The Second Sunday after Epiphany, Year B, Holy Trinity Church, Nashville, January 14, 2024

“The next day Jesus decided to go to Galilee. He found Philip and said to him, ‘Follow me’” (Jo. 1:43).

Jesus called twelve apostles to be his followers, to be his inner circle or small group. He was accompanied in his ministry, not only by the twelve but by faithful women, the group that appeared at the tomb after his crucifixion, and became the first witnesses to the resurrection. John’s Gospel, in particular, shows Jesus in close relationship with Mary and Martha of Bethany, and with their brother Lazarus. Jesus was never a “lone ranger” type, out there on his own. He had his “peeps,” his posse. All the Gospels agree that Jesus shared his ministry with others.

When Jesus called Philip he simply said, “Follow me” (Jo. 1:43). The formula is revealing. To follow Jesus means to be like him; to spend time with him and to learn what he has to teach. It’s a process of assimilation. Following means walking in the footsteps, following the same path and arriving at the same destination. If you walk in a different direction you have chosen a different path: you can’t really be described as a follower. Even if you arrive at the same destination, you won’t be a follower, because you haven’t been Jesus’ companion on the way.

Jesus says later in John’s Gospel that he is “the way, the truth, and the life” (Jo. 14:6): a pretty clear indication that walking with him on the way is crucial to being a disciple. We become friends with him through this process of following him. “I have called you friends,” Jesus says, “because I have made known to you everything that I have heard from my Father” (Jo. 15:15). We call others to “Come and see” (Jo. 1:46), as Philip called Nathanael, widening the circle of friendship. Jesus’ friends are those with whom he shares his heart and mind as they journey together.

“Follow me” also has another meaning: not simply spending time with Jesus, but doing the same work as Jesus. Again, Jesus says later in John’s Gospel, “Very truly, I tell you, the one who believes in me will also do the works that I do and, in fact, will do greater works than these…” (Jo. 14:12). The primary work is the work of loving service: as he says when he washes the disciples’ feet in the thirteenth chapter of John’s Gospel, “For I have set you an example, that you should also do as I have done to you” (Jo. 13:15). Not the work of turning water into wine (as nice as that would be); not the work of walking on water (which only some of us can do); but the work of humble service. As Jesus says, “If you know these things, you are blessed if you do them” (Jo. 13:17).

When Jesus tells Philip to follow him, he’s laying out the whole pastoral program of the Church. What we do, week by week, is to follow Jesus, by spending time with him, learning to be his friends, and calling others to widen the circle of friendship. We gather week by week to celebrate the Eucharist and to share his body and blood, taking within us the signs of his life. It’s a program of assimilation and imitation, as we follow Jesus by doing for others what has been done for us, in acts of humble service. As Jesus’ disciples today, as members of the Church, we are walking in his footsteps and doing his work.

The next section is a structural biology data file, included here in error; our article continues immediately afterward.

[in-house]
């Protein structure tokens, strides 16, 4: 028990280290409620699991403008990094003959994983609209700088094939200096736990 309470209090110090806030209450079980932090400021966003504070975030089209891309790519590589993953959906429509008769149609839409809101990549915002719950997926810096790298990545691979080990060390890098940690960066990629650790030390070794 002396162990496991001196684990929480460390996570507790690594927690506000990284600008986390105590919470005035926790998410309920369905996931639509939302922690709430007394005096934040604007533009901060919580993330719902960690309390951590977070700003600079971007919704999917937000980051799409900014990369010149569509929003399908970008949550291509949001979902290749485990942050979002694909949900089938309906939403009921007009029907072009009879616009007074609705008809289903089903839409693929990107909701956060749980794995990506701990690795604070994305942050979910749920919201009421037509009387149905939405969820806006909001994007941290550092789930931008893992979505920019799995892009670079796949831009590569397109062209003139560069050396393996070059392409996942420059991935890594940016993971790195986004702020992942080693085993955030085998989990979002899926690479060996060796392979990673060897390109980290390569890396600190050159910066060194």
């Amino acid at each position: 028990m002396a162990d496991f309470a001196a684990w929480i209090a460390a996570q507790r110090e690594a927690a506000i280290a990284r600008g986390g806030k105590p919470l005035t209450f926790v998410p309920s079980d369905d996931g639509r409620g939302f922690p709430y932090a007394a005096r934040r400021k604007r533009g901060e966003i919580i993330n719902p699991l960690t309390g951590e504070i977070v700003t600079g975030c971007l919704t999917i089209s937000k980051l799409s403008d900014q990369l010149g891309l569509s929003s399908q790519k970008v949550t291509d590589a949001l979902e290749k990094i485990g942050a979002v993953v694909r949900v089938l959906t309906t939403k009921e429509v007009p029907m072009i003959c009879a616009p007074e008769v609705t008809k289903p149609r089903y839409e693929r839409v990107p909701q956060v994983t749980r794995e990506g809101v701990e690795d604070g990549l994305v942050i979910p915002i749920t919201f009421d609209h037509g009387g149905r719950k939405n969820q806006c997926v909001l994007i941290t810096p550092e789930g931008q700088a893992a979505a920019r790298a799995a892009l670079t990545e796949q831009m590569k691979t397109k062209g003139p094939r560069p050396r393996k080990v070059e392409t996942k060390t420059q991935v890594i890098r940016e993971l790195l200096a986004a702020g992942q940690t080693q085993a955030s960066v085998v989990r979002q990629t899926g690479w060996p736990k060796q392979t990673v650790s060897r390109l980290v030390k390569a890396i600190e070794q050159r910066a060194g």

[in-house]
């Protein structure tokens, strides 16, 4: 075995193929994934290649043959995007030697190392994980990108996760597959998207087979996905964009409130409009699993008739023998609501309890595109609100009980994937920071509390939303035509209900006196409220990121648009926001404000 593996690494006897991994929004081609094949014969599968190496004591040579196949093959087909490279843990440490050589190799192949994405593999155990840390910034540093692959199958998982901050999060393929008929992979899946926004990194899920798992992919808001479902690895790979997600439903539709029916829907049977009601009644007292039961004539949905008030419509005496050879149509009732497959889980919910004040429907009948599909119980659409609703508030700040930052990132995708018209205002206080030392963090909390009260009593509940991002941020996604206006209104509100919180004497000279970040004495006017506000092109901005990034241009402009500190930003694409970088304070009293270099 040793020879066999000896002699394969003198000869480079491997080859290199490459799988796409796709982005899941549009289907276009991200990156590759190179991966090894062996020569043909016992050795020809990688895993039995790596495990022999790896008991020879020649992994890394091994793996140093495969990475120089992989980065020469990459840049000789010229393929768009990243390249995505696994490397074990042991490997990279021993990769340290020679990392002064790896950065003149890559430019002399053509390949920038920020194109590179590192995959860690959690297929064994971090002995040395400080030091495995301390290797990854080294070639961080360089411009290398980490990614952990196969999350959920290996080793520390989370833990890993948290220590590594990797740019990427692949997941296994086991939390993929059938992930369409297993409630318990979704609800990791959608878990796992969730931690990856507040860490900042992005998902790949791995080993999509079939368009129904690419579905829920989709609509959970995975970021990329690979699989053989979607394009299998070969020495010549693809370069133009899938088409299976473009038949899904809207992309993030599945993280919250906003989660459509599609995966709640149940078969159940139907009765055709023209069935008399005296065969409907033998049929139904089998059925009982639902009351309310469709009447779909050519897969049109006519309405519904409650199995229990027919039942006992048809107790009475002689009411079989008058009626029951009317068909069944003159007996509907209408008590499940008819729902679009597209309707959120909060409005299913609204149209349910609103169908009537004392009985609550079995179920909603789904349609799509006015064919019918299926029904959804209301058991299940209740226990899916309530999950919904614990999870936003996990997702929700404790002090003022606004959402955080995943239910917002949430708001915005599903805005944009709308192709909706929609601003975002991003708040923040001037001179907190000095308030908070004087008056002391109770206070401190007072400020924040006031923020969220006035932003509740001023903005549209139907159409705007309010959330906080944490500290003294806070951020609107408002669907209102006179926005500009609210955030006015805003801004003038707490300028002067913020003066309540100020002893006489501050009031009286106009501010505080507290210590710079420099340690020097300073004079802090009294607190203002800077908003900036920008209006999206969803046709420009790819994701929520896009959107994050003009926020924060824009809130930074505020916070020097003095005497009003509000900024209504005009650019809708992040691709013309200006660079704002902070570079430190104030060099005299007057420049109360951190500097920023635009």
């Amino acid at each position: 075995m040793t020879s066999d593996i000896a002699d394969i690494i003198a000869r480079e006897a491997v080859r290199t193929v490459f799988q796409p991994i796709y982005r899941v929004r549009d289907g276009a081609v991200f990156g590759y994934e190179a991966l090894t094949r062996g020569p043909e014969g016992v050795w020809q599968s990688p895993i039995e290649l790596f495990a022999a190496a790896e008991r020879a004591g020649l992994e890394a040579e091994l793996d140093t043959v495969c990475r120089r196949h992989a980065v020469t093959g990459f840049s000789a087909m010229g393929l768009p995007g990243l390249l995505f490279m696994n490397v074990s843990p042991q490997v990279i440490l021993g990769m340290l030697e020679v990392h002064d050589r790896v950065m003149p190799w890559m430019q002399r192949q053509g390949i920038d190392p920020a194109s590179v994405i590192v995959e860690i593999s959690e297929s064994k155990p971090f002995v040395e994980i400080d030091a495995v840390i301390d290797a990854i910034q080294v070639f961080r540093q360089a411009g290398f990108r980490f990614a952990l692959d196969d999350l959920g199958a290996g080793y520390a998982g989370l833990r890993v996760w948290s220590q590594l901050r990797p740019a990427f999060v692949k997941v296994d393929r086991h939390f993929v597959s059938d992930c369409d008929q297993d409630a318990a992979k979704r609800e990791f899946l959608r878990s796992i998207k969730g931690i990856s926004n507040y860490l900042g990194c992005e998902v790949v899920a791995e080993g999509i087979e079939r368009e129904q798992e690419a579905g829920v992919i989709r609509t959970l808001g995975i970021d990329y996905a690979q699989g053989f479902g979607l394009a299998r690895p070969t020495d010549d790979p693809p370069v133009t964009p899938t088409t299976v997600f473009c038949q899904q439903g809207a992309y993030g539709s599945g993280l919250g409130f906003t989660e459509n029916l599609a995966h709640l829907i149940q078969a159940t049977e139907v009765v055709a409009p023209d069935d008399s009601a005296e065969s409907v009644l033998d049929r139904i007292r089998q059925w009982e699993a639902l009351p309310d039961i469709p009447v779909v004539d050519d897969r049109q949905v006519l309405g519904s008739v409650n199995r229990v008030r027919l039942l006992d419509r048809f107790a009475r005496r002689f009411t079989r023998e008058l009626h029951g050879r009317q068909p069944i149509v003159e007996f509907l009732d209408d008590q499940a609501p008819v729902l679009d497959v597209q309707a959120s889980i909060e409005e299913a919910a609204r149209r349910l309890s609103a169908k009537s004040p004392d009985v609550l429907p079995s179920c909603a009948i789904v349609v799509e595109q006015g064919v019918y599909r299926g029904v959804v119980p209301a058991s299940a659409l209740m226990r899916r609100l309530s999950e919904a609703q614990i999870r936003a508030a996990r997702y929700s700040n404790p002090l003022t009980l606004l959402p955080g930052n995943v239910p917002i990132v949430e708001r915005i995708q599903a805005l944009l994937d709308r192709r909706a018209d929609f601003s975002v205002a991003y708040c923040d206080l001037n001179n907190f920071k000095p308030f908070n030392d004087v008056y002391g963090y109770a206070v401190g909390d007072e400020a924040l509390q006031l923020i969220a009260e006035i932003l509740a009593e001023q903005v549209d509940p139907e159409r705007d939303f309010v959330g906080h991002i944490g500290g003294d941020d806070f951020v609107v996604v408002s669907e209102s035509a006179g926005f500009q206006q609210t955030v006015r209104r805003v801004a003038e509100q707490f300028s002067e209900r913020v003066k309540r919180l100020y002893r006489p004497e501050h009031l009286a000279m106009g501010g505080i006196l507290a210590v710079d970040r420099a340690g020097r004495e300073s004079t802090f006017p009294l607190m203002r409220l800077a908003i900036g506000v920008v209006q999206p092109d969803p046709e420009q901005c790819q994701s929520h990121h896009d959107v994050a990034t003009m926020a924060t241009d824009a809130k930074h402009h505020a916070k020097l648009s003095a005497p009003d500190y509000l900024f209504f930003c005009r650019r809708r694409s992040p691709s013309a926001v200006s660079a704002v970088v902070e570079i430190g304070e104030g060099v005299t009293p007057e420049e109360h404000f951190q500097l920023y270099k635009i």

Those being confirmed today are the visible sign of the widening circle of friendship that Jesus calls us to. All of us are his followers on the way that leads through death to resurrection. Jesus is “the way, the truth, and the life” (Jo. 14:6), which means the journey ends in everlasting life. Today, our confirmands and all of us have the opportunity to reaffirm our commitment to this way of life. Through the prayer of the congregation, and the laying on of hands, they will receive the gift of the Spirit to strengthen them on this journey.

As we follow the way, we should not forget Jesus’ other words to Philip, in the fourteenth chapter of John’s Gospel. This is the last exchange between Jesus and Philip, taking place after Jesus tells the disciples that he is “the way, the truth, and the life” (Jo. 14:6), and I think that’s significant; I also think there’s meaning in them for us. “Follow me” (Jo. 1:43), of course, as we’ve been speaking and thinking about today; but then in the fourteenth chapter, “Have I been with you all this time, Philip, and you still do not know me?” (Jo. 14:9).

We could look at this as a “glass half empty”: doesn’t Philip get it? After following him and learning from him, after being his disciple, doesn’t Philip know him? But I think this is more a case of the “glass half full.” We’re still on the way; we haven’t arrived. That’s Jesus, challenging Philip and challenging us, to go further and deeper in our friendship with him.

  • The Rt. Rev’d John Bauerschmidt, Bishop of Tennessee